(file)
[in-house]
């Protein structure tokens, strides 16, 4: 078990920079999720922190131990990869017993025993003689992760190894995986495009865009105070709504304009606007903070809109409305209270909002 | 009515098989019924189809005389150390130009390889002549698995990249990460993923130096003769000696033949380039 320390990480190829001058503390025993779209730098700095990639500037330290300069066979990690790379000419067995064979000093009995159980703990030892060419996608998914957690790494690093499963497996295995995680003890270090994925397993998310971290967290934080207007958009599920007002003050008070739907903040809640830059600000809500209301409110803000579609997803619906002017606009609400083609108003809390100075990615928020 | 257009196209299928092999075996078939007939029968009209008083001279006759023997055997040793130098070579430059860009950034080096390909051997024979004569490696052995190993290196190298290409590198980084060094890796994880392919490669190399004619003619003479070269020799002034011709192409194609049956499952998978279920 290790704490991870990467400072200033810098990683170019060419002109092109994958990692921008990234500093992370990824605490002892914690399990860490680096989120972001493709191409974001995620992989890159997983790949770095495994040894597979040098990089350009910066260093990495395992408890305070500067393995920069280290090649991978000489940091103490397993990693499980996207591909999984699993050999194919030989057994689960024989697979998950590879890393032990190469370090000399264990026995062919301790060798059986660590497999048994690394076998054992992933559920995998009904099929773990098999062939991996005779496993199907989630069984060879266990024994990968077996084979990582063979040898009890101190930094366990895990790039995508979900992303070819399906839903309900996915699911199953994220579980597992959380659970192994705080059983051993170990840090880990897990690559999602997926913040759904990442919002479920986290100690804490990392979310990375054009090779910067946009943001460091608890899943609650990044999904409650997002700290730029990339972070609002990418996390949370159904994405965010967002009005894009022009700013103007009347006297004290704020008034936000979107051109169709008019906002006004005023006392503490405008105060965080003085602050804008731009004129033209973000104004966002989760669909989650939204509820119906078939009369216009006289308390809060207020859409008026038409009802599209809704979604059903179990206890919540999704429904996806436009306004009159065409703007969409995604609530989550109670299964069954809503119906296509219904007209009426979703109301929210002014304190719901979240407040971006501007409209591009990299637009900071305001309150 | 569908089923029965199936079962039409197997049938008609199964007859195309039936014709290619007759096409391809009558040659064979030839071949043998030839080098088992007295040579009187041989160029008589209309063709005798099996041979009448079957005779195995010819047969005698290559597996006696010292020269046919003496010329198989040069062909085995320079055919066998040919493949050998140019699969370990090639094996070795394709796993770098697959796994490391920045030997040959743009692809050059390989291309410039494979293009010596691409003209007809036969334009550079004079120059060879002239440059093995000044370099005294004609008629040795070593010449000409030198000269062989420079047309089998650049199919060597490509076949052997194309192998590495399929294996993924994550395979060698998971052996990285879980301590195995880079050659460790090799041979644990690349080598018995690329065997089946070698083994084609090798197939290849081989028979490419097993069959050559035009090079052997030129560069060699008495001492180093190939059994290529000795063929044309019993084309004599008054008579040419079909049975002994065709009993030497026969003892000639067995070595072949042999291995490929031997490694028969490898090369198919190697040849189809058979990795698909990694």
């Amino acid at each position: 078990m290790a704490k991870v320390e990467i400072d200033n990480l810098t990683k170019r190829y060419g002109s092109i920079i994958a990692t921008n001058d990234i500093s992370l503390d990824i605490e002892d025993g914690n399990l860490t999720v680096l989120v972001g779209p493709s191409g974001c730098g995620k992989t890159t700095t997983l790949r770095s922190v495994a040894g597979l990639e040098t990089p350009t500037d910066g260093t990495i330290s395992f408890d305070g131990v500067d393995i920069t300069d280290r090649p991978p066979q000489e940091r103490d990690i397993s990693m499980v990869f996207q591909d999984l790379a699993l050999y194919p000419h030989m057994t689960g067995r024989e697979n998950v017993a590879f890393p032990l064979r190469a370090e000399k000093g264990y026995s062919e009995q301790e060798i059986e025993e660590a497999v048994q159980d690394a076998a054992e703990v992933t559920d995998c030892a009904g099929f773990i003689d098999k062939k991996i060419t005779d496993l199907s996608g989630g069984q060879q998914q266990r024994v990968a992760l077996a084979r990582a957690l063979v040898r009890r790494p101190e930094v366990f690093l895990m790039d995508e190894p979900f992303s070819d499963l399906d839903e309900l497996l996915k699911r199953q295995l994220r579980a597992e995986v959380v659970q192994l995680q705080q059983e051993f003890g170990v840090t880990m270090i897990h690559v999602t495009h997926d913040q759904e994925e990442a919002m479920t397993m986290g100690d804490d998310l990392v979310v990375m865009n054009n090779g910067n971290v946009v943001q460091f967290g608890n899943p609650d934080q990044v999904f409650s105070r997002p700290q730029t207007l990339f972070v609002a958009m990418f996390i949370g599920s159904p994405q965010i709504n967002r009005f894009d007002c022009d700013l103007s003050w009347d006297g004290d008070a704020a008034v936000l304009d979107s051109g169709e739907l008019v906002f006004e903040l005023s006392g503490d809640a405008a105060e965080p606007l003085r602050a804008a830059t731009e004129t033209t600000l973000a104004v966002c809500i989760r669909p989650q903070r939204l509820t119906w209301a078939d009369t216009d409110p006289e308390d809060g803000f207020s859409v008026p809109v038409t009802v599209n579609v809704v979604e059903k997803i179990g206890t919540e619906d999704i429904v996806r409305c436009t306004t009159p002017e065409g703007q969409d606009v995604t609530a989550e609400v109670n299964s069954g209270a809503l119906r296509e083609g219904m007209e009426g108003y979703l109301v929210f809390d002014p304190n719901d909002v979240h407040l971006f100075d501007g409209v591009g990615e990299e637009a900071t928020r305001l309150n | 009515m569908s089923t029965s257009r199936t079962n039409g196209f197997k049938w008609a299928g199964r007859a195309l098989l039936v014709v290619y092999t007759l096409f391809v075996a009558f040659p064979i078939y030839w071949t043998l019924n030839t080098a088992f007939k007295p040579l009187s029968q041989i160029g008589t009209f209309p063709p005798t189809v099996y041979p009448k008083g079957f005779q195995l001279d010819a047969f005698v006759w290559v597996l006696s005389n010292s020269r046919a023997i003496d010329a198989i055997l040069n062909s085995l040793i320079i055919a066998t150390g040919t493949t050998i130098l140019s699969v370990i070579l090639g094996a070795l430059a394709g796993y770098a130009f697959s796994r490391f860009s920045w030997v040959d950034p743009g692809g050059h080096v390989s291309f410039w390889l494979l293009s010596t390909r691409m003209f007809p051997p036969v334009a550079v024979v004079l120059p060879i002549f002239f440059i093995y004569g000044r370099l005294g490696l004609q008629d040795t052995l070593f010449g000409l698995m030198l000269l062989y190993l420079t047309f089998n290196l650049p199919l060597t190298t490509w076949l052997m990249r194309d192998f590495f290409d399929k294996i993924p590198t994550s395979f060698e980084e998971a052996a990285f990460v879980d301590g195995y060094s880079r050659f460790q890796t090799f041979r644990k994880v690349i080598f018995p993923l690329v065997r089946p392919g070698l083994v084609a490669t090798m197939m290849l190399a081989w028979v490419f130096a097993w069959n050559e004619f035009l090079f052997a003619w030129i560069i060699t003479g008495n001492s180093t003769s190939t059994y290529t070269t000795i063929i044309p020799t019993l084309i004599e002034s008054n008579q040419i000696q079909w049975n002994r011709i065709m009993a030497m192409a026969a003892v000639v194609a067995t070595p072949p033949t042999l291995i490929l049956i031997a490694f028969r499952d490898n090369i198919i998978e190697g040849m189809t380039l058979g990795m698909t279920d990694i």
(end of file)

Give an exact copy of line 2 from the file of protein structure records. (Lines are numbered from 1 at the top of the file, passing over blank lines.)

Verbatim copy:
């Protein structure tokens, strides 16, 4: 078990920079999720922190131990990869017993025993003689992760190894995986495009865009105070709504304009606007903070809109409305209270909002 | 009515098989019924189809005389150390130009390889002549698995990249990460993923130096003769000696033949380039 320390990480190829001058503390025993779209730098700095990639500037330290300069066979990690790379000419067995064979000093009995159980703990030892060419996608998914957690790494690093499963497996295995995680003890270090994925397993998310971290967290934080207007958009599920007002003050008070739907903040809640830059600000809500209301409110803000579609997803619906002017606009609400083609108003809390100075990615928020 | 257009196209299928092999075996078939007939029968009209008083001279006759023997055997040793130098070579430059860009950034080096390909051997024979004569490696052995190993290196190298290409590198980084060094890796994880392919490669190399004619003619003479070269020799002034011709192409194609049956499952998978279920 290790704490991870990467400072200033810098990683170019060419002109092109994958990692921008990234500093992370990824605490002892914690399990860490680096989120972001493709191409974001995620992989890159997983790949770095495994040894597979040098990089350009910066260093990495395992408890305070500067393995920069280290090649991978000489940091103490397993990693499980996207591909999984699993050999194919030989057994689960024989697979998950590879890393032990190469370090000399264990026995062919301790060798059986660590497999048994690394076998054992992933559920995998009904099929773990098999062939991996005779496993199907989630069984060879266990024994990968077996084979990582063979040898009890101190930094366990895990790039995508979900992303070819399906839903309900996915699911199953994220579980597992959380659970192994705080059983051993170990840090880990897990690559999602997926913040759904990442919002479920986290100690804490990392979310990375054009090779910067946009943001460091608890899943609650990044999904409650997002700290730029990339972070609002990418996390949370159904994405965010967002009005894009022009700013103007009347006297004290704020008034936000979107051109169709008019906002006004005023006392503490405008105060965080003085602050804008731009004129033209973000104004966002989760669909989650939204509820119906078939009369216009006289308390809060207020859409008026038409009802599209809704979604059903179990206890919540999704429904996806436009306004009159065409703007969409995604609530989550109670299964069954809503119906296509219904007209009426979703109301929210002014304190719901979240407040971006501007409209591009990299637009900071305001309150 | 569908089923029965199936079962039409197997049938008609199964007859195309039936014709290619007759096409391809009558040659064979030839071949043998030839080098088992007295040579009187041989160029008589209309063709005798099996041979009448079957005779195995010819047969005698290559597996006696010292020269046919003496010329198989040069062909085995320079055919066998040919493949050998140019699969370990090639094996070795394709796993770098697959796994490391920045030997040959743009692809050059390989291309410039494979293009010596691409003209007809036969334009550079004079120059060879002239440059093995000044370099005294004609008629040795070593010449000409030198000269062989420079047309089998650049199919060597490509076949052997194309192998590495399929294996993924994550395979060698998971052996990285879980301590195995880079050659460790090799041979644990690349080598018995690329065997089946070698083994084609090798197939290849081989028979490419097993069959050559035009090079052997030129560069060699008495001492180093190939059994290529000795063929044309019993084309004599008054008579040419079909049975002994065709009993030497026969003892000639067995070595072949042999291995490929031997490694028969490898090369198919190697040849189809058979990795698909990694």